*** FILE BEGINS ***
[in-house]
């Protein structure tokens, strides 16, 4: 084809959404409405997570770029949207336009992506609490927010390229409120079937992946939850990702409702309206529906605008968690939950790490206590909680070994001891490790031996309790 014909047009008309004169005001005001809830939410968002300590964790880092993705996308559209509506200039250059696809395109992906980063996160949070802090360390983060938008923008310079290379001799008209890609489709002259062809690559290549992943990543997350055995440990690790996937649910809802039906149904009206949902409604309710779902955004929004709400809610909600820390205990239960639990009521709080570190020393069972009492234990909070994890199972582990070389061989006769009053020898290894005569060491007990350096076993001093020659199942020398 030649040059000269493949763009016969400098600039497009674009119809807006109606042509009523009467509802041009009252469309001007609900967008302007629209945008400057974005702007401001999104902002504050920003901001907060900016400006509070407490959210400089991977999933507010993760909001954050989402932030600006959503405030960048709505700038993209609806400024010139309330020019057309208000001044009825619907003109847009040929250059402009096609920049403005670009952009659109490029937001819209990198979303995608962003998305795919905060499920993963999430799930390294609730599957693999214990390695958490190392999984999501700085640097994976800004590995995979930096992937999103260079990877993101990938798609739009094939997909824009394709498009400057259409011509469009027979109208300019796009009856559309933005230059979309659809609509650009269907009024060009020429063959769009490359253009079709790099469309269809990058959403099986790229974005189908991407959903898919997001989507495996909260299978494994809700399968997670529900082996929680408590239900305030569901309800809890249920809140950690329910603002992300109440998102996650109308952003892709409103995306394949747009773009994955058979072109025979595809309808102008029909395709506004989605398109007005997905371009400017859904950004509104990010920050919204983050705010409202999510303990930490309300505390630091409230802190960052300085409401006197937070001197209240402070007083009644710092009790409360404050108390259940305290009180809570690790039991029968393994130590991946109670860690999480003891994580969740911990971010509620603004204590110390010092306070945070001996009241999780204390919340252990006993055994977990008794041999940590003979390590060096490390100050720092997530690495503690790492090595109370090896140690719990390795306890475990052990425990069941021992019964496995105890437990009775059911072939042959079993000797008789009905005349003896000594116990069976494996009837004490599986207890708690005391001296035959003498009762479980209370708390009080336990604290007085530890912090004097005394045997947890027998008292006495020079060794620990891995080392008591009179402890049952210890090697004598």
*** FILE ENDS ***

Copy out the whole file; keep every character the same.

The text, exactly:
[in-house]
């Protein structure tokens, strides 16, 4: 084809959404409405997570770029949207336009992506609490927010390229409120079937992946939850990702409702309206529906605008968690939950790490206590909680070994001891490790031996309790 014909047009008309004169005001005001809830939410968002300590964790880092993705996308559209509506200039250059696809395109992906980063996160949070802090360390983060938008923008310079290379001799008209890609489709002259062809690559290549992943990543997350055995440990690790996937649910809802039906149904009206949902409604309710779902955004929004709400809610909600820390205990239960639990009521709080570190020393069972009492234990909070994890199972582990070389061989006769009053020898290894005569060491007990350096076993001093020659199942020398 030649040059000269493949763009016969400098600039497009674009119809807006109606042509009523009467509802041009009252469309001007609900967008302007629209945008400057974005702007401001999104902002504050920003901001907060900016400006509070407490959210400089991977999933507010993760909001954050989402932030600006959503405030960048709505700038993209609806400024010139309330020019057309208000001044009825619907003109847009040929250059402009096609920049403005670009952009659109490029937001819209990198979303995608962003998305795919905060499920993963999430799930390294609730599957693999214990390695958490190392999984999501700085640097994976800004590995995979930096992937999103260079990877993101990938798609739009094939997909824009394709498009400057259409011509469009027979109208300019796009009856559309933005230059979309659809609509650009269907009024060009020429063959769009490359253009079709790099469309269809990058959403099986790229974005189908991407959903898919997001989507495996909260299978494994809700399968997670529900082996929680408590239900305030569901309800809890249920809140950690329910603002992300109440998102996650109308952003892709409103995306394949747009773009994955058979072109025979595809309808102008029909395709506004989605398109007005997905371009400017859904950004509104990010920050919204983050705010409202999510303990930490309300505390630091409230802190960052300085409401006197937070001197209240402070007083009644710092009790409360404050108390259940305290009180809570690790039991029968393994130590991946109670860690999480003891994580969740911990971010509620603004204590110390010092306070945070001996009241999780204390919340252990006993055994977990008794041999940590003979390590060096490390100050720092997530690495503690790492090595109370090896140690719990390795306890475990052990425990069941021992019964496995105890437990009775059911072939042959079993000797008789009905005349003896000594116990069976494996009837004490599986207890708690005391001296035959003498009762479980209370708390009080336990604290007085530890912090004097005394045997947890027998008292006495020079060794620990891995080392008591009179402890049952210890090697004598």